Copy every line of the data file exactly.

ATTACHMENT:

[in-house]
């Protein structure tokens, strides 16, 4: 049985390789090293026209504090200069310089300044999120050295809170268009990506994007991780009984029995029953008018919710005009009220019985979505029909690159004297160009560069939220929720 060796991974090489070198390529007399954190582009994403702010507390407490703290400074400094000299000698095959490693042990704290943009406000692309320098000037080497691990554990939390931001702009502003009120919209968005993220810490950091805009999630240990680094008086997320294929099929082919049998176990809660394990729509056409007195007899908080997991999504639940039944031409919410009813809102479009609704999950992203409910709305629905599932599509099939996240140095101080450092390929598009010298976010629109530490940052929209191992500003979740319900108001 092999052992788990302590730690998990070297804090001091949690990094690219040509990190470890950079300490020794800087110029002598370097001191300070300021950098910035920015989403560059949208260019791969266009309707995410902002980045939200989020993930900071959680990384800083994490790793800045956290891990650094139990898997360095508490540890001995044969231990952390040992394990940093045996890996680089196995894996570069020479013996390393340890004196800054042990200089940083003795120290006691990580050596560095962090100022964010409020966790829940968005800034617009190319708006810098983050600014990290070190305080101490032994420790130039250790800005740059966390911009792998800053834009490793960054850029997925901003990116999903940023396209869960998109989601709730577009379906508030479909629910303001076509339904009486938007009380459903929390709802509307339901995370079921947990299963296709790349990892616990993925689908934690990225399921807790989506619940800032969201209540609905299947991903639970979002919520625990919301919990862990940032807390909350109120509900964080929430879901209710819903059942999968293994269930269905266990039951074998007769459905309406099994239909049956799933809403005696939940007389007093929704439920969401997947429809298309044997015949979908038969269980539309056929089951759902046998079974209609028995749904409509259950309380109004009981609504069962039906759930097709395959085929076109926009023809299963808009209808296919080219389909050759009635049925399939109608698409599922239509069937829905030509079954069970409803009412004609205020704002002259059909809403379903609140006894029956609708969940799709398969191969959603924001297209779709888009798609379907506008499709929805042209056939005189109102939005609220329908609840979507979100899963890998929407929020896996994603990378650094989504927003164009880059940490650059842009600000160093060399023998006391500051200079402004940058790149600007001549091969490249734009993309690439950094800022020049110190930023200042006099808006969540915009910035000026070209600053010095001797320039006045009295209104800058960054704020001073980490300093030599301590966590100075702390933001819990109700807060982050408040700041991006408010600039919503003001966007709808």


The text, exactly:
[in-house]
């Protein structure tokens, strides 16, 4: 049985390789090293026209504090200069310089300044999120050295809170268009990506994007991780009984029995029953008018919710005009009220019985979505029909690159004297160009560069939220929720 060796991974090489070198390529007399954190582009994403702010507390407490703290400074400094000299000698095959490693042990704290943009406000692309320098000037080497691990554990939390931001702009502003009120919209968005993220810490950091805009999630240990680094008086997320294929099929082919049998176990809660394990729509056409007195007899908080997991999504639940039944031409919410009813809102479009609704999950992203409910709305629905599932599509099939996240140095101080450092390929598009010298976010629109530490940052929209191992500003979740319900108001 092999052992788990302590730690998990070297804090001091949690990094690219040509990190470890950079300490020794800087110029002598370097001191300070300021950098910035920015989403560059949208260019791969266009309707995410902002980045939200989020993930900071959680990384800083994490790793800045956290891990650094139990898997360095508490540890001995044969231990952390040992394990940093045996890996680089196995894996570069020479013996390393340890004196800054042990200089940083003795120290006691990580050596560095962090100022964010409020966790829940968005800034617009190319708006810098983050600014990290070190305080101490032994420790130039250790800005740059966390911009792998800053834009490793960054850029997925901003990116999903940023396209869960998109989601709730577009379906508030479909629910303001076509339904009486938007009380459903929390709802509307339901995370079921947990299963296709790349990892616990993925689908934690990225399921807790989506619940800032969201209540609905299947991903639970979002919520625990919301919990862990940032807390909350109120509900964080929430879901209710819903059942999968293994269930269905266990039951074998007769459905309406099994239909049956799933809403005696939940007389007093929704439920969401997947429809298309044997015949979908038969269980539309056929089951759902046998079974209609028995749904409509259950309380109004009981609504069962039906759930097709395959085929076109926009023809299963808009209808296919080219389909050759009635049925399939109608698409599922239509069937829905030509079954069970409803009412004609205020704002002259059909809403379903609140006894029956609708969940799709398969191969959603924001297209779709888009798609379907506008499709929805042209056939005189109102939005609220329908609840979507979100899963890998929407929020896996994603990378650094989504927003164009880059940490650059842009600000160093060399023998006391500051200079402004940058790149600007001549091969490249734009993309690439950094800022020049110190930023200042006099808006969540915009910035000026070209600053010095001797320039006045009295209104800058960054704020001073980490300093030599301590966590100075702390933001819990109700807060982050408040700041991006408010600039919503003001966007709808």